Some of you may know that I've been a figure skating coach for over 26 years.  In that time I've enjoyed teaching many children and adults the intricacies of my sport.  I love nothing more than the time I spend on the ice with each student, learning about their lives and what makes them tick then guiding them to do things they never thought they could and seeing their eyes light up when they succeed.  

While I try to teach my students to strive for excellence and precision, I've never been a big fan of skating competitions.  Yes, it is fun to win and I guess sometimes students need the competition to push them to greater heights, but personally I think when we put the focus on "winning" we lose sight of all we have learned along the way.  It's the day to day practice where the learning really happens, where even after falling twenty times you still have to get back up, analyze the mistakes and try something different.  Winning on a particular day isn't really what makes the champion, it's the passion and determination that is brought each day to practice.  

Why am I telling you this?

Because despite my feelings about competitions, next Saturday August 13, I'm taking my team of Theater on Ice skaters to compete in the National Showcase Championships for Theatrical Skating!  I'm so excited I can hardly stand it!  We'll be competing against 15 other teams from all around the country and a Canadian team.

My fabulous team of kids!

I'm already super proud of the kids on my team.  They have really come together and gelled as a team.  In fact, they have so much fun together that sometimes it looks like we're having more of a party on the ice than working hard.  Through it all, they've learned to support one another, forget differences, work together artistically, and deal with injuries.  

It's been a great year! 

I'd like to say (and really mean it) that I don't care at all what place we get, but when I search myself I know that of course I would prefer winning.  But whatever happens next Saturday, I'll be proud of these fabulous kids and the passion and determination they bring with them every practice.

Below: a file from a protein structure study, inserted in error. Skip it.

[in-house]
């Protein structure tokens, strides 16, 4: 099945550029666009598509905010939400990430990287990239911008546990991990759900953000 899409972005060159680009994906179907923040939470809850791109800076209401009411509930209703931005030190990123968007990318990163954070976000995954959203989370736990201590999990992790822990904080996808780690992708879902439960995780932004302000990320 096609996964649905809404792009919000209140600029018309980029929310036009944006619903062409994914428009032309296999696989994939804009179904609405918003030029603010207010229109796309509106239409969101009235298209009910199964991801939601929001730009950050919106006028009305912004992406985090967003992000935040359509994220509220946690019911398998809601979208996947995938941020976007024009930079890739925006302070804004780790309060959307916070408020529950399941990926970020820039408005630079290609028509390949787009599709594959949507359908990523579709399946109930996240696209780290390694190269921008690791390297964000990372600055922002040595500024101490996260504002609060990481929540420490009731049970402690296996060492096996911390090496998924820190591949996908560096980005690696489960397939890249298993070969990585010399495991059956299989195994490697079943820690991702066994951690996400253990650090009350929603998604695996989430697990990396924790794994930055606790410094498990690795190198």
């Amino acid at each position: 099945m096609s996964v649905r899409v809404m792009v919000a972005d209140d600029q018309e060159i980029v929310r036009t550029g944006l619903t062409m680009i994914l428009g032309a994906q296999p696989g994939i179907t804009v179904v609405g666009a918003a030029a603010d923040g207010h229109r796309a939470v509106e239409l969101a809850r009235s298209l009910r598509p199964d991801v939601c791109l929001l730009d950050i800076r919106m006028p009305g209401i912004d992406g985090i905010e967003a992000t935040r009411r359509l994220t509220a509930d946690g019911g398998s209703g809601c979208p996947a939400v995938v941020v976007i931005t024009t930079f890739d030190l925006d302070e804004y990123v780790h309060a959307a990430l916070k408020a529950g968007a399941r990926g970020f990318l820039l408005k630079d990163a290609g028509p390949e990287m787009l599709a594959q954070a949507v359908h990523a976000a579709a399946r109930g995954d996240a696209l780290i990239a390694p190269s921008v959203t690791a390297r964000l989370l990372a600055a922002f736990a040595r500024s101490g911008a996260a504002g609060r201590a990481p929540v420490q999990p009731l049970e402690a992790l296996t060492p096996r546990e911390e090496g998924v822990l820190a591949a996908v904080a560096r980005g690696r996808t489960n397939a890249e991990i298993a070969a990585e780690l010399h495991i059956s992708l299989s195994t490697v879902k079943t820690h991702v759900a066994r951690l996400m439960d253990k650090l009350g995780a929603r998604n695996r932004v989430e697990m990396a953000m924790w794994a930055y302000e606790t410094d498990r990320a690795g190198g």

My biggest hope is that they all take the time to look around and enjoy the moment.  I know I'll be enjoying having the privilege to share this experience with them as much as I've enjoyed the whole year as their coach.  

I hope you are all having a wonderful summer!


Friday, July 15, 2016

College Bound

My world is changing.  

Not because Cleveland finally won a championship, not because the election, not because of the threat of terrorism in the world.  My world is changing because this fall both our daughters are starting college.  Jessica is going to commute to a local college and Alyssa is going to live at a different school about 45 minutes away.

This week I spent two days with Alyssa at her new school’s “welcome week” program.  It was so nice to have extended time with only her.  Of course as she grew up we spent a lot of time together just the two of us, but this seemed different.  We weren’t in the car headed off to some errand or even a skating competition.  This was me being there for her as she headed off to become a woman.  This was her finding her path through life.  

We found her dorm building.  She led me from her dorm to the ice rink, to prove to herself she could find it on her own.  The whole time we talked.  For the most part it wasn’t about super important things, we just talked about whatever came up; a cute guy that passed, being nervous and excited about scheduling classes the next day, decorating her dorm room.

At different points throughout the two days, they separated all the parents from the in-coming students to talk about specific ways to support your child’s journey, to help them be successful. They led the kids away to have meetings with their new advisors, schedule classes and get to know one another through ice-breaking and team building games.